Jean Morrison is a metamorphic petrologist, someone who studies how the Earth’s crust evolves over time. Before she became BU’s provost and chief academic officer in 2011, she taught at the University of Southern California and was an administrator there. Her large, white-paneled office on the eighth floor of One Silber Way offers glimpses of her earlier life—rare crystals, textbooks, and reference guides. One rock even does double duty as a book end. A pristine inscribed tool sits on a shelf.
“That’s a rock hammer I was given when I left the University of Southern California,” Morrison says. “You use it out in the field to break off weathered surfaces of rock. My regular rock hammer is all beat up and worn.”
Morrison brought her considerable geological expertise to the classroom. She spent 22 years at USC, an experience she loved. She says she sometimes toys with the idea of teaching a class at BU. In fact, among her many titles is College of Arts & Sciences professor of earth and environment.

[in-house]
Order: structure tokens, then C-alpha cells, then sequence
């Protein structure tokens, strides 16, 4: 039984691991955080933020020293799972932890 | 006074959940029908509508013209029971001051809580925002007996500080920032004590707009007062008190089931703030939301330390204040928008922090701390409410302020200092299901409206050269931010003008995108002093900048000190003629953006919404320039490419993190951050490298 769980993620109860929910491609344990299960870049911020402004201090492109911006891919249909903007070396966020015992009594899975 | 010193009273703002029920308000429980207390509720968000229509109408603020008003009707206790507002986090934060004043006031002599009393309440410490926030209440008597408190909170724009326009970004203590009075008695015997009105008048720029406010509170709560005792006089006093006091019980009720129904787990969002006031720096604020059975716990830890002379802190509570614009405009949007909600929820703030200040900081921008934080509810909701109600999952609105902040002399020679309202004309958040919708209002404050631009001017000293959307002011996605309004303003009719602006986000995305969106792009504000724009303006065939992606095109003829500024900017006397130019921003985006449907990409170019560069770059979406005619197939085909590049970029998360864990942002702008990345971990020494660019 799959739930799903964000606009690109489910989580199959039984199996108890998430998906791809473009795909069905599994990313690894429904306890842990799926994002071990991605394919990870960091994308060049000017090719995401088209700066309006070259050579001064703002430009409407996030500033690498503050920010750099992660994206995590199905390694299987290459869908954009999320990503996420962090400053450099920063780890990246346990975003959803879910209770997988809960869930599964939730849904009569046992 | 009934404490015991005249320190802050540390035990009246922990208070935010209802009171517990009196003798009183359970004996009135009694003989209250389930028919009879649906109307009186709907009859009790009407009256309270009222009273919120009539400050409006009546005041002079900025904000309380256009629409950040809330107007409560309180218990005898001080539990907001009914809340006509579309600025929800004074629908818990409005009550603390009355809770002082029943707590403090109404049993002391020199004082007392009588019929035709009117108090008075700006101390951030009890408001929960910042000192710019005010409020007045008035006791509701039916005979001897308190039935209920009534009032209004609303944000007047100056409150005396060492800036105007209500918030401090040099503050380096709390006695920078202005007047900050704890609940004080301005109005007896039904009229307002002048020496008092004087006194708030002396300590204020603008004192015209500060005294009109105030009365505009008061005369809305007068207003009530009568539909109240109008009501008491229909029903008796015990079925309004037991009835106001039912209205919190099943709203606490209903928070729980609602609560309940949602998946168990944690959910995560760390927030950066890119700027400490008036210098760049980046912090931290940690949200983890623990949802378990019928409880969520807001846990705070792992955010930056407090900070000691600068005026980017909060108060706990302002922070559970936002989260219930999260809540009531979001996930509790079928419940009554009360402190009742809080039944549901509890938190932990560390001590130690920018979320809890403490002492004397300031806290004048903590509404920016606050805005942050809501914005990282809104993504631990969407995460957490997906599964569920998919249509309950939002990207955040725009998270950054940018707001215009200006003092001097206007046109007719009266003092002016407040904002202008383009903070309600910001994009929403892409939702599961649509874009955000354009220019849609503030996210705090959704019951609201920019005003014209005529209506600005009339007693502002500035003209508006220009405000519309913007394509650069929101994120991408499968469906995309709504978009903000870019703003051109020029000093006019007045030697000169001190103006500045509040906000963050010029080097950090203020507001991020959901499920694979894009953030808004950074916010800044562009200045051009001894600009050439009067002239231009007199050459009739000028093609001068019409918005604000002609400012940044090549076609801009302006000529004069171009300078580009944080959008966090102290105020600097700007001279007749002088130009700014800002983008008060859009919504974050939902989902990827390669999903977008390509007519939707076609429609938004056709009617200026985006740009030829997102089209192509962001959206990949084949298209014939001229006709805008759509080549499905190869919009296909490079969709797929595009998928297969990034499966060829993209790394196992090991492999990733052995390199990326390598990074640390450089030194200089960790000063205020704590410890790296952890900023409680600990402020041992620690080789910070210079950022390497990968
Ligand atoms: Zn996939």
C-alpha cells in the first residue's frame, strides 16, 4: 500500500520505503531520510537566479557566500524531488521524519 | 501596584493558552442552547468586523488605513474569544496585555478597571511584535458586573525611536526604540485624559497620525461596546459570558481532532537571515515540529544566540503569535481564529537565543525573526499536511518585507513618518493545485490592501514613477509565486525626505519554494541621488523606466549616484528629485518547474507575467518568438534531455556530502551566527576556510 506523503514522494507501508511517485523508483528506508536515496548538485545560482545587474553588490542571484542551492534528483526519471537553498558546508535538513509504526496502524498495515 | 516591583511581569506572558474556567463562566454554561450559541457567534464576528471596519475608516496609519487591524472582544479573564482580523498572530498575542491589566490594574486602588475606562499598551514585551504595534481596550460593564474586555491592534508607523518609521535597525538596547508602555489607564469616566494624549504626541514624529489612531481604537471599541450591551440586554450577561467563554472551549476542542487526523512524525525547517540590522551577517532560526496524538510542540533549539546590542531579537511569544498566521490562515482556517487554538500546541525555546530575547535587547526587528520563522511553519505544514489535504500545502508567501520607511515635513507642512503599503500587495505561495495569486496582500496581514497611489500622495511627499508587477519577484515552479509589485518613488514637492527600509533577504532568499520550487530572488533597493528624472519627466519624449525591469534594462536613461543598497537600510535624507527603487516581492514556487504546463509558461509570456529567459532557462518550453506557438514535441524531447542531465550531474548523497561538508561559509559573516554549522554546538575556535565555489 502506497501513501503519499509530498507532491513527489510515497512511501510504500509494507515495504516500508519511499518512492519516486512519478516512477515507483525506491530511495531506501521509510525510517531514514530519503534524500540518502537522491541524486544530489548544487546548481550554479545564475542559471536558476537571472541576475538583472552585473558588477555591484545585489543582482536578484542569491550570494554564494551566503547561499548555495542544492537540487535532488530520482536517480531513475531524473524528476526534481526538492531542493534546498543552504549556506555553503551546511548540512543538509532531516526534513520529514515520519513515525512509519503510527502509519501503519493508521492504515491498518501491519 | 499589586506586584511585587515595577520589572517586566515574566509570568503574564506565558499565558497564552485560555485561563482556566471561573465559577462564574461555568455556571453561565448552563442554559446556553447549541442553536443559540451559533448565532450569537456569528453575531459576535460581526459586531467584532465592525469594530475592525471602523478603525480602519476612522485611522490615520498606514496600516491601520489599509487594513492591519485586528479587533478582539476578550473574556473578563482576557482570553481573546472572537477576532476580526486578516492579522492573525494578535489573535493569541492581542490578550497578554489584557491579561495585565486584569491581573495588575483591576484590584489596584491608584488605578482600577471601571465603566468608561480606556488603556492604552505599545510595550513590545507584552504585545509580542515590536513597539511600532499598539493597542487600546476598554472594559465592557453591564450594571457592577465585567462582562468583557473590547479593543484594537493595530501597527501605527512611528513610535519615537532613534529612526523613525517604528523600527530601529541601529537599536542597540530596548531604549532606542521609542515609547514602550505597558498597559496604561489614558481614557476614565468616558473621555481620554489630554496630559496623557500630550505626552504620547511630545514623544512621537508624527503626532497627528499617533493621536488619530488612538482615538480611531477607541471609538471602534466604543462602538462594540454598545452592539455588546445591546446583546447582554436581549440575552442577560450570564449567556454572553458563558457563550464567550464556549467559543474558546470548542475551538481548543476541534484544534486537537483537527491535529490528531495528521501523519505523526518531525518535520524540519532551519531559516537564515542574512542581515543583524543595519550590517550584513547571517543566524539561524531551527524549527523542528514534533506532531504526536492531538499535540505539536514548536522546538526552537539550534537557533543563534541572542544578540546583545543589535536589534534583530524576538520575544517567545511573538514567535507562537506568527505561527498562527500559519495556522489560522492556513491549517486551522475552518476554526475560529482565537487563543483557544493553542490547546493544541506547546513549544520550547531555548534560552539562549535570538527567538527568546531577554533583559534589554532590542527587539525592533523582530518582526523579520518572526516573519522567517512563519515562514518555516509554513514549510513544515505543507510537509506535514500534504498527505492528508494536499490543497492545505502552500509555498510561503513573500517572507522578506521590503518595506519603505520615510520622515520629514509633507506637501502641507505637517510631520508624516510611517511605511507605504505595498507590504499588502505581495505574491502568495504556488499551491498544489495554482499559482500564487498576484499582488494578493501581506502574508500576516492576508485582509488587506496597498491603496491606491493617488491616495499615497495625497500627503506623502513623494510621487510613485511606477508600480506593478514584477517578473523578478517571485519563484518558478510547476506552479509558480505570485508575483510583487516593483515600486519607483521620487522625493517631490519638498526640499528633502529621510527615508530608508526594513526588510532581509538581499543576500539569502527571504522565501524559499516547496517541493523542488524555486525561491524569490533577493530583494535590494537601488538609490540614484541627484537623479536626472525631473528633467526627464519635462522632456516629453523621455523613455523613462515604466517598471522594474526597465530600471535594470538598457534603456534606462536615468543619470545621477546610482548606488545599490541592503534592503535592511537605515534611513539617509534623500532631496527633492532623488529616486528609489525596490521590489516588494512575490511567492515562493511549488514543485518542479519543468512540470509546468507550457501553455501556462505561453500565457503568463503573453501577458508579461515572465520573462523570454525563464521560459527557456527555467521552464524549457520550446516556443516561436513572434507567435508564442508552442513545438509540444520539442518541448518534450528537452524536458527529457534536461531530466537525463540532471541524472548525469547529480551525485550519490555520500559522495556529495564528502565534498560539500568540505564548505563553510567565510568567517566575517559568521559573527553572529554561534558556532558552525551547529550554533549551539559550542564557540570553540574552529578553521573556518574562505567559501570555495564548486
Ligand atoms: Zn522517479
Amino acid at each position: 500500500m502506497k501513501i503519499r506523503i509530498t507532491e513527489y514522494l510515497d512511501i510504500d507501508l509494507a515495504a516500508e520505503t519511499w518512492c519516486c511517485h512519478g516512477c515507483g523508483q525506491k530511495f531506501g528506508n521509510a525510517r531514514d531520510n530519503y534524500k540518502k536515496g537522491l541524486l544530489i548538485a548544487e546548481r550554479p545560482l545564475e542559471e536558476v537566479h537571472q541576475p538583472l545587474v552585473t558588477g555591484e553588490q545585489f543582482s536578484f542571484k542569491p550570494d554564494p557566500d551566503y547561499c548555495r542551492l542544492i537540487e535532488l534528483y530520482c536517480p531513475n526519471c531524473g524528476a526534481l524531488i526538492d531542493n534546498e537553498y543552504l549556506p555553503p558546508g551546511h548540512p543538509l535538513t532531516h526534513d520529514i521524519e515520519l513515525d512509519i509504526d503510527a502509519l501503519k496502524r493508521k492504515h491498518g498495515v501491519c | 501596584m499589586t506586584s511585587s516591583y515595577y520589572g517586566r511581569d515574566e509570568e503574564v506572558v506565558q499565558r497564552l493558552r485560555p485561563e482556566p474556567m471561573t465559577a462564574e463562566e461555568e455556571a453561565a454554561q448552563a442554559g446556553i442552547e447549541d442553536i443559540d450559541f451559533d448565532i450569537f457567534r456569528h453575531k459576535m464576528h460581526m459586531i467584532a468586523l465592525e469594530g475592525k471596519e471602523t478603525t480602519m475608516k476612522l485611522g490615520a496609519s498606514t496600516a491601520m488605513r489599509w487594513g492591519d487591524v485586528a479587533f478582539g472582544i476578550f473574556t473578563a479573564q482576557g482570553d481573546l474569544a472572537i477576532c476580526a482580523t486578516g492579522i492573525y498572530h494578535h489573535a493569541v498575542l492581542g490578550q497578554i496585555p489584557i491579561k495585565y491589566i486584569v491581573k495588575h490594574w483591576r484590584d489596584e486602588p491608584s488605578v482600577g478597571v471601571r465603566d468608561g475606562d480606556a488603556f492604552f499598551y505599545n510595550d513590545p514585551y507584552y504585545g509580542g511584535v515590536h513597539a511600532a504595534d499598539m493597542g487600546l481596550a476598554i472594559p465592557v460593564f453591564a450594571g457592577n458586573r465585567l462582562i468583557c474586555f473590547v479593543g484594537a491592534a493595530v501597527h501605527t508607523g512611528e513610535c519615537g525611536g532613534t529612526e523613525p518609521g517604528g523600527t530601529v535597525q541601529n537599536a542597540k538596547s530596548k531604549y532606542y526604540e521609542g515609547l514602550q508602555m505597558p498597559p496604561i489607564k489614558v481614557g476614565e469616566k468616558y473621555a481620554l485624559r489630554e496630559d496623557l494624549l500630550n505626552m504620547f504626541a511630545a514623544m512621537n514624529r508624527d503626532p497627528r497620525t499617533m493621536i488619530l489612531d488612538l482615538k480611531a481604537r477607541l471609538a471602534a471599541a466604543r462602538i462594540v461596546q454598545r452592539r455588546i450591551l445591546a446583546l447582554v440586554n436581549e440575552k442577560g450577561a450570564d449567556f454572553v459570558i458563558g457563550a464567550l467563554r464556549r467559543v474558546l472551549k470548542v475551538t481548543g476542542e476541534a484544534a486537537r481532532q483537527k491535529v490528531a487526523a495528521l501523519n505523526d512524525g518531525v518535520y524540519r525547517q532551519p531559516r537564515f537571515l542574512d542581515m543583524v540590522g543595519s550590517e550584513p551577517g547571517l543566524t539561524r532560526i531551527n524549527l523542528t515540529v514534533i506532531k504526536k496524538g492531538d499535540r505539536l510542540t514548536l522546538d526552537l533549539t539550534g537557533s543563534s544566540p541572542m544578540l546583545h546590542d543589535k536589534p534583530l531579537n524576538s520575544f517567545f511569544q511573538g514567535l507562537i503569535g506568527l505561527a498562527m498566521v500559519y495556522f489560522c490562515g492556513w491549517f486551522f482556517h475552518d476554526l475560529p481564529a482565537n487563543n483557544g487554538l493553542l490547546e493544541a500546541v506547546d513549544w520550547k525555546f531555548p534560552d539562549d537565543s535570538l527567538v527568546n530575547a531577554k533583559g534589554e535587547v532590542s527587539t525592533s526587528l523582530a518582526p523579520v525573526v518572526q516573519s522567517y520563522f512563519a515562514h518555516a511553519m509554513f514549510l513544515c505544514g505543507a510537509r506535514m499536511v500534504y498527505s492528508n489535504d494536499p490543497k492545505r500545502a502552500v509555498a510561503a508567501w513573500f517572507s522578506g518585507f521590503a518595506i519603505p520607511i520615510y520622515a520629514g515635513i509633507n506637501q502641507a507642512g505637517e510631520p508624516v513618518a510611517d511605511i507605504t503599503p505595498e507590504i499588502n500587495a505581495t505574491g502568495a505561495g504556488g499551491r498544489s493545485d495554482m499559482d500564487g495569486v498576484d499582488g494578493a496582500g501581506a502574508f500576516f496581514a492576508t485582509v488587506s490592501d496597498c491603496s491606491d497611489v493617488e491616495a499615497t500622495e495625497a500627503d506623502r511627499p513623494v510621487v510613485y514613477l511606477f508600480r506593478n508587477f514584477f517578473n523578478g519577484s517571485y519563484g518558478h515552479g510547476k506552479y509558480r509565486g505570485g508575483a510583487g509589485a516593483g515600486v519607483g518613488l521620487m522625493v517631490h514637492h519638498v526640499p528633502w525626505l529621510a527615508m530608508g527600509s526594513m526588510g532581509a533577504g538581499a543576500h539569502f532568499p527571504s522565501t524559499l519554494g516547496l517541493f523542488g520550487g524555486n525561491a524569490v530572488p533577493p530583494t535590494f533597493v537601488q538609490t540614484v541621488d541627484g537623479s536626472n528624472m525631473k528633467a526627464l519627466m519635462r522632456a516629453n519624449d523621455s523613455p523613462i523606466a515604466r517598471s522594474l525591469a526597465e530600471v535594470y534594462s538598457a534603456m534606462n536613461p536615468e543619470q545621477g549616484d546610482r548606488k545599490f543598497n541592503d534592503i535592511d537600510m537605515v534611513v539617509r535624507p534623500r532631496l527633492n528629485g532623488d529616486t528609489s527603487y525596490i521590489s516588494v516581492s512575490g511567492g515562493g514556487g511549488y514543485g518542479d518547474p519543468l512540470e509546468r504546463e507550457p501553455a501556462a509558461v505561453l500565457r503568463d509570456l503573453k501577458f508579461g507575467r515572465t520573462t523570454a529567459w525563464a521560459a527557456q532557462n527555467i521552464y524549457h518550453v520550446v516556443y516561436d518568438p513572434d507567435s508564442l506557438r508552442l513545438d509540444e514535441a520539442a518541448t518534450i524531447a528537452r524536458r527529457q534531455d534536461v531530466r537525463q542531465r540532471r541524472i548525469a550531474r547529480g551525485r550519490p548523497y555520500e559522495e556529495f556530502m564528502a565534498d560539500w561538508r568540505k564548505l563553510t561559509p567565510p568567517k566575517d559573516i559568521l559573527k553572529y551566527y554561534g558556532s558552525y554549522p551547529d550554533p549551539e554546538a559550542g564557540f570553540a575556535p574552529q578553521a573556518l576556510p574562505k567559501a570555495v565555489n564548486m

“I miss teaching and I’ve thought many times about how it would be fun to teach a class,” she says, “but the reality is the care and attention to the students that being a good teacher takes is wholly inconsistent with doing my job as provost, where I have to be able to respond to crises; my time is often spent in meetings.”
Above her desk, across from bookshelves filled with rocks, hangs the USC’s highest teaching honor, an Associates Award for Excellence in Teaching, which Morrison won in 2002 and says has special meaning for her.
The inscription reads: “An accomplished teacher and respected researcher, [Morrison] possesses an extraordinary ability to share her excitement about scientific discoveries. She cares deeply about teaching and effectively demystifies science in order to convey the power and mystery of nature… She is equally at home in the classroom, in the laboratory, and in the field.”
Oh, and that large Rhett statue Morrison is standing next to? He’s left over from a 2005 Parents Weekend contest, where student groups painted the Terrier mascot, with the top four vote-getters winning a cash prize. Morrison says the paint-less Terrier mysteriously showed up in her office one day—she has no idea who let him in—and she wants to commission an artist to paint it.
Interested? Email firstname.lastname@example.org with your proposed sketch.